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The Carletonian

New Asst. Dean of Students to work with OIIL and GSC

<ecent addition to the Dean of Students Office, Assistant Dean of Students Sindy Fleming started in her position during July. Her role involves advising the Community Conversations program and overseeing assessment for the office.

Her largest day-to-day task, however, is assisting students either taking leave or returning from leave, whether medical or personal. She also works with students withdrawing from the college and with transfer students.

As she continues to learn about the Carleton processes for leaves, transfers and withdrawals, “I’m looking at the policy and procedures and trying to align them a little better and see if there is any gaps,” said Fleming.

Fleming also acts as the supervisor for OIIL and the GSC. Therefore, she works closely with OIIL’s interim director Brisa Zubia ’05. “I appreciate working with Brisa [Zubia]. Her energy, her always willingness to say yes and make things happen and work,” said Fleming.

“But with that too, we are looking into hiring an international program coordinator, so somebody that will actually work more with international students doing the visas, programming, international orientation time as well. So then, Brisa would focus more on being the director and the bigger picture,” she said.  

Fleming has been working closely with the professional staff at the GSC as well. “I’m amazed with how much they do. So much programming comes out of that little house.”

When thinking about possible changes to the GSC, Fleming highlighted Laura Haave’s many responsibilities as the Director of the Center. “Since Laura got here, a lot more has been added to her role, so I think we can reevaluate it and see what else we can do, what needs to be restructured.”

Fleming, born in Guatemala, moved to California during elementary school. While new to Carleton, Fleming has been a Northfield resident for over a decade. She discovered the town of cows, colleges and contentment while attending a St. Olaf admissions session at her high school.

“We had somebody, an admissions officer or whatever they call it over there, who went over to our high school, and you know they had an informal college visit. So, I just showed up one day and he was talking about this place that was all green: no concrete, no traffic, no smog. And I was like ‘Huh? That sounds fascinating’ and then I learned more about it,” she said.

After this information session, Fleming decided that Minnesota was where she wanted and needed to be. She applied to both Macalester and St. Olaf, but not Carleton. At the time, she does not recall hearing about Carleton. “Strangely enough, I don’t remember Carleton going to my high school,” she said.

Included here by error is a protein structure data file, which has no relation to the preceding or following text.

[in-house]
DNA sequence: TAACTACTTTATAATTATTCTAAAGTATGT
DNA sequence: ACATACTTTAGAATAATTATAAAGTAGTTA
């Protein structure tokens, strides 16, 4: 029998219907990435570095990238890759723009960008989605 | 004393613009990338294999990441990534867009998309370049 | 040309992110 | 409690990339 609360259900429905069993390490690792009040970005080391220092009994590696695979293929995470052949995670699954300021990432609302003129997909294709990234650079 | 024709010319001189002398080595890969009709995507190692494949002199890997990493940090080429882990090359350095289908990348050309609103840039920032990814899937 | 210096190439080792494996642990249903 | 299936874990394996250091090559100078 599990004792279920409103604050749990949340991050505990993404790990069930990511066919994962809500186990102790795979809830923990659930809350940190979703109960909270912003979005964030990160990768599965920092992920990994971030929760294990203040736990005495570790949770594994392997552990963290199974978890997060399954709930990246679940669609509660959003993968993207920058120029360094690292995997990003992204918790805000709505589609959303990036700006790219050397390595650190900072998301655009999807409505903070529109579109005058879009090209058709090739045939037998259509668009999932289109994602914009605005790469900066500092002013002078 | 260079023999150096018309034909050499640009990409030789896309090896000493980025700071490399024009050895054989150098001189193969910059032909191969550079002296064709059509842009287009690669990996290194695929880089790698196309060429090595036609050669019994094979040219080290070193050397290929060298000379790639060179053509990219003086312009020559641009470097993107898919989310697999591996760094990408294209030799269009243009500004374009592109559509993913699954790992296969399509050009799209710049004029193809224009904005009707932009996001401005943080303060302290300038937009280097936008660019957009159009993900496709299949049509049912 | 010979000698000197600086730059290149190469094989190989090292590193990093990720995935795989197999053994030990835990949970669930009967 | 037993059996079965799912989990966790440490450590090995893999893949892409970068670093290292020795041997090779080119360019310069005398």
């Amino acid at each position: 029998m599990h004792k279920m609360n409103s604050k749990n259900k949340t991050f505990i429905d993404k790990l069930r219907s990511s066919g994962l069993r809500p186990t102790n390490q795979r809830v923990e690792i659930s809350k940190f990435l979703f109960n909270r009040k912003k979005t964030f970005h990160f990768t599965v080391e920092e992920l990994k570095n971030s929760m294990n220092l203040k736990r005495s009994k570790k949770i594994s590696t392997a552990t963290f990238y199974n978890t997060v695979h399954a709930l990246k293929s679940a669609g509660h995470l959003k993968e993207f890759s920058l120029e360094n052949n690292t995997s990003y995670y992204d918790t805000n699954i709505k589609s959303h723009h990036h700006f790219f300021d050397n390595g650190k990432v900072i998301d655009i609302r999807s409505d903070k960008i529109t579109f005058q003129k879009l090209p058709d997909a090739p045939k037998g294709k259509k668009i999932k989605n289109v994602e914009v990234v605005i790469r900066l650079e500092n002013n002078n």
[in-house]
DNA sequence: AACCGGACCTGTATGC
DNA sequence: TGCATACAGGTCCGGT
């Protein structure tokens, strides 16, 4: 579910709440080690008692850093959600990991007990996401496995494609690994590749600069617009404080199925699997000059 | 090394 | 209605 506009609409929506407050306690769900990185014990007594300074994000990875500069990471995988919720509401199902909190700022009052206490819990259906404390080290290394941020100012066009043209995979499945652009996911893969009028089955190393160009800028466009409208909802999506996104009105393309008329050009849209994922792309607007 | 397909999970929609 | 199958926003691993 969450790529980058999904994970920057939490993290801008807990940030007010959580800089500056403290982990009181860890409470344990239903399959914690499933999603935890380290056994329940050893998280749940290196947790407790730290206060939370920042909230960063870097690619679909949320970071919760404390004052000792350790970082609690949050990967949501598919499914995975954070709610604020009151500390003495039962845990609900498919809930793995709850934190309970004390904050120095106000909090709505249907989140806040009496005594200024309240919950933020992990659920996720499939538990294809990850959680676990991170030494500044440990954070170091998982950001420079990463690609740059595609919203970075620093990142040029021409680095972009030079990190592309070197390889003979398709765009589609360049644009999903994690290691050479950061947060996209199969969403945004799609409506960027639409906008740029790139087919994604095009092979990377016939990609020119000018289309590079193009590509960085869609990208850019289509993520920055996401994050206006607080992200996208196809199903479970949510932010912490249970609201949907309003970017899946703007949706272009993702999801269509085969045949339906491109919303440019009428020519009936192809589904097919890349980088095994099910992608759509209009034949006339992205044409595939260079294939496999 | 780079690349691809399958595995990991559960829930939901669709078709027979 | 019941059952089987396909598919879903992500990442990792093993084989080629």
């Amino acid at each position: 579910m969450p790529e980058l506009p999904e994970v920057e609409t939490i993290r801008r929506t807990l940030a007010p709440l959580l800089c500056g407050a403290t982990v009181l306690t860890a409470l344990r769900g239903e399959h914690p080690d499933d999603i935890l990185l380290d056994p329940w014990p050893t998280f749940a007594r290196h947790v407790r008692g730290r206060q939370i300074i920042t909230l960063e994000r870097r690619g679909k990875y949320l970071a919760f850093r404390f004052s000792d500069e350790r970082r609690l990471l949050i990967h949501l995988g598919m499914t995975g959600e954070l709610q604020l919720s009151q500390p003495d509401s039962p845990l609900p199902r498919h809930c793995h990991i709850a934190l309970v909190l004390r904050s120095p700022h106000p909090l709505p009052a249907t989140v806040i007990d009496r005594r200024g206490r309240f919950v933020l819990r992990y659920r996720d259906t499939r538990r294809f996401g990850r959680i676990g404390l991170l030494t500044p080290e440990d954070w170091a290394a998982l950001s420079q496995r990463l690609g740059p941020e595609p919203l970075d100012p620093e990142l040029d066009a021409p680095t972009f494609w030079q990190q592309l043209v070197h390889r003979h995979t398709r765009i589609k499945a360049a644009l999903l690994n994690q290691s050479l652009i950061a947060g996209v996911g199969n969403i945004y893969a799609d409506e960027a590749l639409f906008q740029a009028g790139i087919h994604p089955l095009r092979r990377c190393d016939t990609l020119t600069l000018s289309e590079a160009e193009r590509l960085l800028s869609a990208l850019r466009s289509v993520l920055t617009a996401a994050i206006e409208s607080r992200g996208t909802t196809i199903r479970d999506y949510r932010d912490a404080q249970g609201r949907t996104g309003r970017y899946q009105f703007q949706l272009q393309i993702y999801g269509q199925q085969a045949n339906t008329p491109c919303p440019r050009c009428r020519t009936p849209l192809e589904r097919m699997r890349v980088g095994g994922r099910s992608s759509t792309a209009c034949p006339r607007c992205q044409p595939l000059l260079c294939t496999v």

Fleming graduated from St. Olaf with a Spanish K-12 teaching licensure. She first worked as an academic advisor on their campus. Then, she took a break from this position to teach in the school system before returning to St. Olaf for a more few years with the academic advising program. During her time there, she also served as the interim coordinator of the multicultural office.

Fleming decided to cross the river after being intrigued by the unique job description with the Dean of Students Office. “I saw what this position was, that it wasn’t your typical class dean, but it was more focusing on the piece where you can see a trend with the medical leave, and it allowed me to dive into different areas, that’s what I want,” she said.

After two months in the position, Fleming said that the most exciting part of the job is “the fact that I get to meet with students and talk about what are the challenges they are facing here and what are some of the reasons that they are taking a leave and what type of leave, but then also getting to know them more individually as a person. And then, trying to figure out what resources we have here that can individually help them thrive or accommodate their needs.”

According to Fleming, the biggest challenge thus far is parking. “Everywhere you go is like a 15 minutes’ [walk], so it is just a little bit different,” she said. “It’s fine. I get my steps in.”

While she is still learning about campus, Fleming already noticed a few differences between Carleton and St. Olaf. “Maybe it is just me, but people tend to be a little more direct when they speak. And I appreciate it because I would rather know where they are coming from and what they are thinking at that time.”

Additionally, she offered the Hub, the Carleton student online portal, as one example of the procedural and logistical differences between the two colleges. “Some of the systems here are more complicated and have more hoops you need to jump through.”

When not at work, Fleming loves spending time with her three children and running. “I love running. I don’t do much of it now, but I love it,” she said. “I enjoy cooking. Cooking with my middle school girls and their recipes from school that don’t turn out the way they should.”

Whether it is to have a conversation about her most recent kitchen adventure or a question about transfer policy, Fleming said, “my door is always open, so people can just come and if I am available, talk to me. It could be about a leave, it could be about your day, anything. I love interacting with students.”

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